If anyone gets too near the wall that ego has built, it feels insecure. It thinks that it is being attacked and then thinks that the only way to defend itself is to ward off the threat by showing an aggressive attitude. However, when one experiences a threat that seems to come from outside—whether it is illness, some undesirable experience in the world, or literal opponents—the only way to develop a balanced state of being is not to try to get rid of those things. Instead, one must understand them and make use of them. This leads one to the concept of nonviolence, the opposite of ego’s game. To develop the nonviolent approach, first of all you have to see that your problems are not really trying to destroy you.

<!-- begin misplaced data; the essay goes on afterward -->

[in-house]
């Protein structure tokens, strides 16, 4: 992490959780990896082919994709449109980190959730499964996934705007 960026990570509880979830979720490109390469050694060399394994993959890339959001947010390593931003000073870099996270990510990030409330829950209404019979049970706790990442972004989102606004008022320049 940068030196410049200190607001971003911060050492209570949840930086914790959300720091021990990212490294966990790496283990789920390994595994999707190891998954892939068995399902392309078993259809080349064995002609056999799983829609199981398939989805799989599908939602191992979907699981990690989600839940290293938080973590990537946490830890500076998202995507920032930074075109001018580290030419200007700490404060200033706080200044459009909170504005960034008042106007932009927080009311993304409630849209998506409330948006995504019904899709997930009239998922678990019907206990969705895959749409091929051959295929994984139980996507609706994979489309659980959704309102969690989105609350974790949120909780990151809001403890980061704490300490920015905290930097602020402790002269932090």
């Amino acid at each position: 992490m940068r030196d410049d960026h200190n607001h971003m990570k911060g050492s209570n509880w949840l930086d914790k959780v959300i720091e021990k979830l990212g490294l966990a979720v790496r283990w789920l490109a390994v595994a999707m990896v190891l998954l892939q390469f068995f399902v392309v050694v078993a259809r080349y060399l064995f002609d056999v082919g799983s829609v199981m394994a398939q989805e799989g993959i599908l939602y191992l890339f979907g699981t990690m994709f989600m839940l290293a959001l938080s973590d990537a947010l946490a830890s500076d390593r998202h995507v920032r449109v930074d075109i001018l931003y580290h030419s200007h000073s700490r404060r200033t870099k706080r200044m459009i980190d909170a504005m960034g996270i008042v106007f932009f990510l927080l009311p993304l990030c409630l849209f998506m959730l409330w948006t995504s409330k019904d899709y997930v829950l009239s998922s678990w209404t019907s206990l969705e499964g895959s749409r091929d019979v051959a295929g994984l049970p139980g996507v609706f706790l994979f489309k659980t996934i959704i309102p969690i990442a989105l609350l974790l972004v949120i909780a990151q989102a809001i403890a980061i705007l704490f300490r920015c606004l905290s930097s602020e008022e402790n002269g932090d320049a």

From “Nonviolence ” in Smile at Fear: Awakening the True Heart of Bravery, pages 45-46.